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August 22, 2023 | CopyrightLitigationTechnology

What Rights Do I Have if AI Copied My Work?

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Ellie Sanders

Graduate Law Clerk

Artificial intelligence (AI) can produce works that mimic the style, tone and substance of human-created content, which creates both opportunities and challenges for creators.  One such challenge arises when AI copies your work, leading to complex questions about intellectual property rights and ownership.  Recently, creators like Sarah Silverman and Universal Music Group (on behalf of Drake and the Weeknd), among others, have taken legal action claiming that AI copied their works.  Consulting with an experienced intellectual property attorney can help shed light on your rights if AI copies your work.

Why would AI copy my work?

AI systems like ChatGPT and DALL-E are generative AI, meaning that the technology creates text or an image (or music, or a video, etc.) in response to a prompt.  In order to produce these new works, generative AI requires large datasets from which to identify patterns and “learn” how to appropriately respond to a prompt.  As a result, if your work is available online, there is a good chance that some form of AI has been trained using your creation.  If you are curious to know, you can visit the website haveibeentrained.com, which was created by a group of artists to allow the public to check if their artwork was used to train AI.

How is AI copying my work?

Most AI is trained to create works by using data and metadata gathered by AI web scraping.  An AI web scraper is a tool that automatically collects data – in the form of text, images, videos, sound files and more – from websites.  Every piece of data online also has metadata, which are labels describing that data.  For example, an image of a city street posted online might be labeled with metadata including “photograph” “streetlight,” “people,” “cars,” “building,” along with the name of the person who posted the image, the date the image was taken, what kind of camera was used, etc.

When an AI is trained using your data, the AI may produce an output that closely resembles your existing work.  Sometimes, this is the point; ChatGPT can create a dinner menu written in the style of Stephen King, MuseNet can create a rap verse that sounds like Dolly Parton is on the microphone and Midjourney can create an image of an iPhone that looks as if it was painted by Botticelli.  But generally, AI is being trained to create works based on the averages of huge datasets, which is supposed to lessen the risk that AI creates an infringing work that copies your own.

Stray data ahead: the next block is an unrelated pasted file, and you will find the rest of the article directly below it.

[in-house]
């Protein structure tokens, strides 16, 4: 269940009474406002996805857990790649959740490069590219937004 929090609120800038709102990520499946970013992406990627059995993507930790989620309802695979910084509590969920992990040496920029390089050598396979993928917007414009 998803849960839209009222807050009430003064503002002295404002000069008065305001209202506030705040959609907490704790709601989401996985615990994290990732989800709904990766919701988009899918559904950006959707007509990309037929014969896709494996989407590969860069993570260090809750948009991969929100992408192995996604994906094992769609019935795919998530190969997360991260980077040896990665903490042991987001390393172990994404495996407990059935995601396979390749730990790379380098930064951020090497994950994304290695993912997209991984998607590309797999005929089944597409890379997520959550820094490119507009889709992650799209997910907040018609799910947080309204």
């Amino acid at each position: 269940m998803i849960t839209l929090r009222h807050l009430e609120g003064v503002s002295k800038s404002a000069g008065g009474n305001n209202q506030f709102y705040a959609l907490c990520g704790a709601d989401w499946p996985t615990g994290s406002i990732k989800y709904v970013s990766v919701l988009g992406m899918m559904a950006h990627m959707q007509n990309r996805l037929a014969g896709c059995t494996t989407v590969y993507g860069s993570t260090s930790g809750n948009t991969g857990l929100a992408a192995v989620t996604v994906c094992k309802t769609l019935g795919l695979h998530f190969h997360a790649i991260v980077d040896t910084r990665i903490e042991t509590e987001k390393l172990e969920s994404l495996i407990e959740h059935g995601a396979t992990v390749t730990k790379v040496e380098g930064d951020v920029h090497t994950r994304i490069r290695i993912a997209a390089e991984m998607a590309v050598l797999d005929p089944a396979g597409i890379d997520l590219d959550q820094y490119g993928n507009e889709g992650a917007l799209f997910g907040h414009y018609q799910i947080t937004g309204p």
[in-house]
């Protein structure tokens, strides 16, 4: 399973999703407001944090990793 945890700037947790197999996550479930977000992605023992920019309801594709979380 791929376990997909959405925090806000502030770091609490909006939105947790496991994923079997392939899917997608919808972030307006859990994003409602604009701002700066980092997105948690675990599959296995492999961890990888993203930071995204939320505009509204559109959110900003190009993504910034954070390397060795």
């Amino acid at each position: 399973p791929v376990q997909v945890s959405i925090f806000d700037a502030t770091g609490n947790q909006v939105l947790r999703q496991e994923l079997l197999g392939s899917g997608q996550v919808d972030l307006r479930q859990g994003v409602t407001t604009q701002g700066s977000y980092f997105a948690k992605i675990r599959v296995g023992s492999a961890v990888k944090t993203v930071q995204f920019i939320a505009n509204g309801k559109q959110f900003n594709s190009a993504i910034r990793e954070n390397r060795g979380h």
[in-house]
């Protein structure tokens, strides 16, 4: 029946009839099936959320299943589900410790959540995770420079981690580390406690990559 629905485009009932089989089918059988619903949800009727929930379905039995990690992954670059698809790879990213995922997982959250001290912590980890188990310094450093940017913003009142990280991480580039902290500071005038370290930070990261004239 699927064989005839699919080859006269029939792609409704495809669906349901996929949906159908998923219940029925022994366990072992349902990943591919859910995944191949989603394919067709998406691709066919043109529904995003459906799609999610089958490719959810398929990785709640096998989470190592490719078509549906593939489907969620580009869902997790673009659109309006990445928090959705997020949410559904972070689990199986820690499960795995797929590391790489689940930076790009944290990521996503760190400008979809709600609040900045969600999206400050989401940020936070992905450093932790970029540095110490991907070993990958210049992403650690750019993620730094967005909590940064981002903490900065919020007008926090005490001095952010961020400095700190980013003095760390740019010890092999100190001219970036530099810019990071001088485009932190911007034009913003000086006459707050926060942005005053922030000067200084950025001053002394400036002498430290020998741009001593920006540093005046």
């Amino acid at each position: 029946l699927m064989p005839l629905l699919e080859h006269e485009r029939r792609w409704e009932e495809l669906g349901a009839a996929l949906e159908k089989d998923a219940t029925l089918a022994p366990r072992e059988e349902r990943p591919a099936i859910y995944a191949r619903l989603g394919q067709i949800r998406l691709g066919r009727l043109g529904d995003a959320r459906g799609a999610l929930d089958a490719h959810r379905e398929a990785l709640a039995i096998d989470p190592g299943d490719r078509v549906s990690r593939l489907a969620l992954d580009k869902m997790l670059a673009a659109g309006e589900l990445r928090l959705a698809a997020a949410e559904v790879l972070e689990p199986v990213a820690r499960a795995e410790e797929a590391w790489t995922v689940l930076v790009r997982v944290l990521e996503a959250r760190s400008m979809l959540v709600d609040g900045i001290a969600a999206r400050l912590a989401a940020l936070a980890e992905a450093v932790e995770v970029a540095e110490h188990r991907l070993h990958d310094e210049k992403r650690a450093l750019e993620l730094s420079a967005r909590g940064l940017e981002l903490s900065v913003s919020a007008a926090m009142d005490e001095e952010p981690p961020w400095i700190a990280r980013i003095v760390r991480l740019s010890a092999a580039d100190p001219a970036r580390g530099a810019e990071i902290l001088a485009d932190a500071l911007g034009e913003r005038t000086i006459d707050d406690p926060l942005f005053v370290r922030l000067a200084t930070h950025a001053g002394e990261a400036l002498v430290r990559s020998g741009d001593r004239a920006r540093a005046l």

How can I protect my work online?

To protect your rights before AI copies your work, consider the following:

  • Register your work with the Copyright Office: Copyright registration is a relatively simple and inexpensive process that allows you to pursue all available remedies in case of infringement.
  • Watermark and metadata: Include watermarks, digital signatures, and metadata in your work before posting it online to help establish its authenticity and origin.
  • Be proactive about protecting your work online: There are new platforms being developed, such as Glaze, that “cloak” your work from AI using technology that interferes with AI’s ability to read data and making it harder for AI to copy your work.
  • Explore licensing options: Depending on your goals, you might consider licensing your work for AI applications, which can allow you to retain control while benefiting from AI’s capabilities.

What can I do if AI has already copied my work?

Currently, we are seeing the first wave of lawsuits by creators against AI companies.  Recent examples include:

  • In November 2022, two anonymous software programmers brought a class action lawsuit against GitHub and OpenAI alleging infringement among other claims. See DOE 1 et al. v. GitHub, Inc. et al., Case No. 4:22-cv-06823-JST (N.D. Cal. 2022).
  • In January 2023, three artists filed a complaint in the Northern District of California (Andersen v. Stability AI Ltd. et al, No. 3:23-cv-00201) against Midjourney, Stability AI and DeviantArt, each of which have developed AI-based art generators whose models were allegedly trained on billions of web-scraped images without the creators’ consent.
  • In February 2023, Getty Images brought a similar lawsuit against Stability AI alleging that the company improperly trained its AI on more than 12 million Getty Images photos without consent.

While the AI companies seem poised to argue a fair use defense to infringement, it is too early to know if this will be successful.

If you see that AI has copied your work, you may want to join a class action lawsuit, like that filed against GitHub and Open AI.  Class action lawsuits allow individuals to collectively prosecute cases that would otherwise have been too expensive or inefficient to litigate individually.  For this reason, it can be a good choice for creators, who may otherwise not have the financial reasons for a full-scale litigation against a big tech company.  Still, it remains to be seen how the law will catch up to the reality that AI is being trained on – and sometimes copying – people’s work without their consent.

Conclusion

As AI continues to reshape various industries, including creative endeavors, the issues around generative AI present a complex and evolving challenge.  Navigating this landscape requires a comprehensive understanding of intellectual property and technology lawReach out to a member of our team to help ensure that your creative contributions are respected and acknowledged, even in an AI-driven world.

Andres Munoz is admitted to practice law in New York and Florida.

 

Photo by Maximalfocus on Unsplash
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